Producing Dedicated R&D Spaces for Multiple IndustriesTue, 09/01/2015 - 09:58
Q: What new projects has Grupo Copachisa brought to the state of Chihuahua, especially now that Ford is increasing its investment?
A: Copachisa is producing the structure of Ford’s new plant, and is building Visteon’s plant with the aid of Grupo Bafar. We participate in various national projects within the automotive industry, which represent 19% of Mexico’s manufacturing GDP. Grupo Copachisa has been involved in the evolution of the industry for the last five years, developing many automotive ventures, such as projects with KIA, Nissan, Honda, Mazda, and Audi. Furthermore, we are taking part in the electromechanical development for Goodyear’s plant, and we may expand that participation to other fields. Copachisa continues to be active in steel structure, and is now entering the machinery development sector with a new company that will focus on special treatments needed in both the automotive and aerospace industries. In partnership with a local investment group, Copachisa is developing thermal treatments specifically required in the aerospace industry. We have the AS9100 certification that enables us to supply aerospace companies such as Honeywell and Global Aerospace. Within automotive, we have supplied Tier 1 companies like TRW and Ford with our machinery, yet we are aware of the continuing opportunities in both the automotive and aerospace industries.
Q: What is the most ambitious project that DESEC has recently developed in Chihuahua?
A: We are working on an innovation park in close collaboration with the state’s Ministry of Economy, as well as with industry promoters, that will focus on R&D. The project is scheduled to be finished by the third quarter of 2015, and the innovation park will be directly adjacent to the airport which also influenced the decision to create an additional aerospace innovation park beside it. Both projects will take place on a 200 acre piece of land, out of which 50 will be assigned to the R&D center, and the remaining 150 will be used for the aerospace park. The automotive, aerospace, agroindustry, and biotechnology clusters will form part of the R&D facility. The construction of innovation and manufacturing centers for both the automotive and aerospace industries has been proposed, but we maintain a primary focus on the automotive sector in Chihuahua. We have defined projects for this innovation park through meetings with multiple companies, including Ford and Visteon, as well as with the academic and public centers. We are confident that by the beginning of 2016 we will start the architectural development, and in terms of the aerospace park, we are building an aerial maintenance, repair, and operations (MRO) workshop. The project will add value to the multiple industries that we are part of, ideally increasing the state’s GDP. Chihuahua generates on average US$10,000 GDP per capita and our goal is to increase that number to US$25,000 over the next ten years.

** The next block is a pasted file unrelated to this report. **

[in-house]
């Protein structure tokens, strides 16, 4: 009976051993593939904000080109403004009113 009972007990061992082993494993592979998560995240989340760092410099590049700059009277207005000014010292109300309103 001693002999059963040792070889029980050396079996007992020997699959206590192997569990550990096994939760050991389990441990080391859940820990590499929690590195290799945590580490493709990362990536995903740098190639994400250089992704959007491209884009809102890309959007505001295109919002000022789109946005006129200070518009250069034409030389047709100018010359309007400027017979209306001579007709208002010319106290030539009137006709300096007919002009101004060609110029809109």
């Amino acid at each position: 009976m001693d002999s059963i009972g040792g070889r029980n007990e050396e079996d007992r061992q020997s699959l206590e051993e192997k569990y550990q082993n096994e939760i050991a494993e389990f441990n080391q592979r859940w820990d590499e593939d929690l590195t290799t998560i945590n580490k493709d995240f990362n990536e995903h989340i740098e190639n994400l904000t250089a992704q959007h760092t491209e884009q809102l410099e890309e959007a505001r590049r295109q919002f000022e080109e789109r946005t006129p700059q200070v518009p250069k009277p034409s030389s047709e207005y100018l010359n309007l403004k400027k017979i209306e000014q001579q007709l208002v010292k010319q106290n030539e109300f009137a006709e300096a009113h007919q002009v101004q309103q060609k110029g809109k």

Q: What new projects has DESEC examined or initiated within the automotive industry?
A: The automotive cluster is a crucial job creator in Chihuahua so it is safe to say that it is one of the state’s main clusters. Not only are most Tier 1 and Tier 2 companies already settled in the state, we also have Ford, BRP, and some of the most important design centers nationwide, such as Delphi and Visteon, which means that most of the international engineering design takes place in Chihuahua. We have considered bringing an automotive assembler into the state because the logistical advantages, including proximity to the US, are significant for new businesses. We have also been working with the state’s Ministry of Education to develop training institutes for automotive and aerospace technicians. DESEC has met with State Governor, César Duarte Jáquez, to define strategies to attract these companies. The organizations are undoubtedly interested in Mexico and, given the right incentives, they might be establishing facilities in Chihuahua by 2017. We want to integrate SMEs into the industry’s value chains, and DESEC have been working closely with the National Industry Chamber (CANACINTRA) and the Ministry of Economy to stimulate SME investment. An intermodal transit center in Las Cruces connects companies to the US, and DESEC is currently working on a conceptual development that will ease its access and connectivity. In addition, we can establish ourselves in strategic economic zones, where tax payment is reduced in comparison with other geographical positions. Finally, the Topolobampo port has shown great progress in its dredging stage and its infrastructure development. Many states are working in conjunction to create an inclusive Pacific-US corridor, including Chihuahua, Sinaloa, New Mexico, and Texas.